Men’s – Apocalyptic Party. Marni AW20

The audience was directed to a cavernous dark space, trespassing similarly dark tunnels outlined with thin, colored neon lights. The tunnel opened onto a pitch-black space with a labyrinthine neon-lit floor layout, with barely perceptible human silhouettes scattered around. The audience was kept standing. The Marni troupe (which was actually a dance collective, directed by Italian choreographer Michele Rizzo) emerged in slow-motion from obscurity as if in hypnotic trance. Awakening from their sleepy state, the dancers started moving and swaying to trance music, holding onto their spots as if glued to them. Then they started moving about at a snail’s pace. Then the beat and the energy changed abruptly and the Marni-clad collective started marching about as if propelled by a sudden urge, circling around in manic mode, until the pace wound way down again. This was no longer a fashion show, but an art performance. No wonder why focusing on the clothes was challenging. But still, the show wasn’t here to conceal the clothes. The fashion repertoire was highly eclectic, as usual from Franceso Risso. Tailoring mixed with big, slouchy shapes. Coats were bisected, jackets were dilated, sweaters fragmented and juxtaposed. Scraps of fabric were pieced together in patchworks. Nothing seemed to make sense – yet all coalesced beautifully into Marni’s stylish madness. But there’s no Marni show without a piece of Risso narrative. “It’s a dance which takes us to the end of love. The end and the beginning of love. I was thinking about Edgar Allan Poe’s ‘The Masque of The Read Death’ and about Prince Prospero,” said the designer. The story goes that Prince Prospero locks himself in an abbey with a crowd of friends for a masquerade ball, attempting to escape the plague. The Red Death infiltrates the abbey with exterminating results. “Today it was our court of Prince Prospero’s noble friends dancing to the end of love and locked in our castle,” continued Risso. “They are a collective in a never ending party, wearing multiform uniforms… objects with a life of their own, heirlooms, something we have to protect.” It’s not the first time when the designer goes apocalyptic. Theory aside, back to the clothes: they were made from assemblages of old scraps of fabrics and leftovers of 1950s deadstock. Risso’s poetic way of addressing new methods of creating and producing clothes (recycling, upcycling, assembling, reusing!) is a consistent approach, which still seems to be missing at other luxury brands. A big yes to this collection.

Collage by Edward Kanarecki.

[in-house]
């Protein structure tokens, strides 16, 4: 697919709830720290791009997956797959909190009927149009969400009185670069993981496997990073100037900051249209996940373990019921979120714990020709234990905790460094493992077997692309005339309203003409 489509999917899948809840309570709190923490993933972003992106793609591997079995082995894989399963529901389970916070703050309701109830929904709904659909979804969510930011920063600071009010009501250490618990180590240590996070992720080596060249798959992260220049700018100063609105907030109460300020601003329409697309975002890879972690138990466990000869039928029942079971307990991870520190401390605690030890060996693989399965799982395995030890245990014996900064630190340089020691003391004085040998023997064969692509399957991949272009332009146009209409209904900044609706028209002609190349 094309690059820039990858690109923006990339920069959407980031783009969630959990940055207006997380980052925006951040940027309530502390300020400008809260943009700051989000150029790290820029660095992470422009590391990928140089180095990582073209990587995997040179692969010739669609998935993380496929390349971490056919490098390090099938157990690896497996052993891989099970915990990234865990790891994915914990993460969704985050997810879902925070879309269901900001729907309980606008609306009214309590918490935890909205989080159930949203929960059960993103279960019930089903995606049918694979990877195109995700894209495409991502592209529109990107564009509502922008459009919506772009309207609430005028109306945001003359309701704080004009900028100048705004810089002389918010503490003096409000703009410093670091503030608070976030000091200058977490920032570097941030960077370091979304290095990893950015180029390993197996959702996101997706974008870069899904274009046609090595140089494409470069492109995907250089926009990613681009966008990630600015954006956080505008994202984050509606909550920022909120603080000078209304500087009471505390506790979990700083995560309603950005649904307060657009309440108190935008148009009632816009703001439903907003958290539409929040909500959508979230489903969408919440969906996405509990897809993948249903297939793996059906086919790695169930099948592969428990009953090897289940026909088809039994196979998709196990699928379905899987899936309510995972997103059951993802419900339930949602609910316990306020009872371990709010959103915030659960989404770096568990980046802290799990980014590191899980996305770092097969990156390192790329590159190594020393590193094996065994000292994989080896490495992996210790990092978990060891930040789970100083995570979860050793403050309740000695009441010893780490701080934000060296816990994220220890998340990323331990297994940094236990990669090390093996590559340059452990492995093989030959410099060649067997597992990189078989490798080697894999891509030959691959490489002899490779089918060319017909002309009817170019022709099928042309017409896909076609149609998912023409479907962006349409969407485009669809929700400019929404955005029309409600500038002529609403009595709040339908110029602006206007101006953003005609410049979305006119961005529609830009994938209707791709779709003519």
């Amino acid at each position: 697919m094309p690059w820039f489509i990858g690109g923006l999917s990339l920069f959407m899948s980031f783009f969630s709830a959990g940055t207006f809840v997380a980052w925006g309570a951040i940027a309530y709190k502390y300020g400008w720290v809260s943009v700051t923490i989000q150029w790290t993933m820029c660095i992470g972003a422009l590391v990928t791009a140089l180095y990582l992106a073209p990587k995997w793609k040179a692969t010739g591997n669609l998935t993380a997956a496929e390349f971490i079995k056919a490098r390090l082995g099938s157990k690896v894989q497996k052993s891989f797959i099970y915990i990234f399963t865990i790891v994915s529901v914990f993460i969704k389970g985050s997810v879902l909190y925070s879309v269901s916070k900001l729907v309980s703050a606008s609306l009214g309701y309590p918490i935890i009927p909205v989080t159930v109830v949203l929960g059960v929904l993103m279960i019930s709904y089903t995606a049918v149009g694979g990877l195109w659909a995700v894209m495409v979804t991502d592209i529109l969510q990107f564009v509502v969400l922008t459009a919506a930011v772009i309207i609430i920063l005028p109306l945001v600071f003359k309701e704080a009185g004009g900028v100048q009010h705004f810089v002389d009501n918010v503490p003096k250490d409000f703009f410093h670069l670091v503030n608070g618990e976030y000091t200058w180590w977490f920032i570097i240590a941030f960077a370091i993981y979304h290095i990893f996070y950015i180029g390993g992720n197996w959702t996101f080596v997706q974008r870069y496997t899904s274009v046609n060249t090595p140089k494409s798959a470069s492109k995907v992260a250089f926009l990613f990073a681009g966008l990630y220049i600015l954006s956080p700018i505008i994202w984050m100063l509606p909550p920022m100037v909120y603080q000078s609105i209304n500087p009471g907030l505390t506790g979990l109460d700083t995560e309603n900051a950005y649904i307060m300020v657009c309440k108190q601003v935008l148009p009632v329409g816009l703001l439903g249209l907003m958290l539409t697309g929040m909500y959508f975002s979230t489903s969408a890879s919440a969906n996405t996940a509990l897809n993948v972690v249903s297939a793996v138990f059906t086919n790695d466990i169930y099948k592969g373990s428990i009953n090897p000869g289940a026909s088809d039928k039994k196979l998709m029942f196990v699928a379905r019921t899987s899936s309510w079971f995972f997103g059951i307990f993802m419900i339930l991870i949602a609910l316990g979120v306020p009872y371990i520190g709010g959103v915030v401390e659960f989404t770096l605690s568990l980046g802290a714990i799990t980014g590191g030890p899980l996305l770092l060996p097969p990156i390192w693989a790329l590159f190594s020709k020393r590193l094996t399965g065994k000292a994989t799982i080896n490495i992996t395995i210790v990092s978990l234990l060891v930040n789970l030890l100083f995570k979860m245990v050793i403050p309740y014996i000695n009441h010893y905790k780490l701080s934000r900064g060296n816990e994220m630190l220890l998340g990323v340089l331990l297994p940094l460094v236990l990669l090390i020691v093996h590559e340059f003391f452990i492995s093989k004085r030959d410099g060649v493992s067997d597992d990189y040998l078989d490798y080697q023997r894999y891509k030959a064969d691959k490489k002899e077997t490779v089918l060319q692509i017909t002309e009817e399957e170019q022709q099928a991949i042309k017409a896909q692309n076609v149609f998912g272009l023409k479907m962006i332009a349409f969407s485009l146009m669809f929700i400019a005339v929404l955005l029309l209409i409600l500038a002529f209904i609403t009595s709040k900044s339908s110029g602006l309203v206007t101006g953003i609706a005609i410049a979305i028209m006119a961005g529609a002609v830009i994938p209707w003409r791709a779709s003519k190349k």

In Motion. Marc Jacobs Resort 2018

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For resort 2018, Marc Jacobs wanted to convey the feeling of movement, which is so vibrantly present in the designer’s latest obsession: Robert Longo’s drawings of dancing figures. In fact, those clothes won’t look as good on a rack – they were designed to be worn, with grace. The little black dress is pure chic, and Marc might want to consider going this  path of gorgeous dressses. Pencil skirts in pastel blue, lilac and pink are trimmed in plastic beads, making them ready for any night-out. To keep it downtown and Jacobs’ way, denim and slouchy knits were styled with more ‘event’ pieces.

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Collage by Edward Kanarecki.

Dance. Rachel Comey Resort’16

 

Dance! Use your body language! Resort 2016 by the New York-based favourite, Rachel Comey, is a blast. The looks were documented through a dance performance from the Robbins Child company – women who love dancing simply showed the clothes they wore through movement. While listening to various music on their headphones, the dancers looked more than refreshing in colours of curcuma, lemon and red chilli… Comey said that she’d been looking at shots from Kingston, Jamaica circa the 1970s as a way of exploring a loose “street style” theme, and though her homage was indirect, the collection’s  prints and colors made the reference clear. With a cool 70’s twist, these dresses are definitely the ones you want to try out at Saturday night dance-club.

    

    

Ballet

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Dance!

Publication: 032c Magazine Summer 2015
 Model: Anja Rubik, Stephen Galloway, Cora Emmanuel
 Photographer: Inez van Lamsweerde & Vinoodh Matadin
 Fashion Editor: Mel Ottenberg

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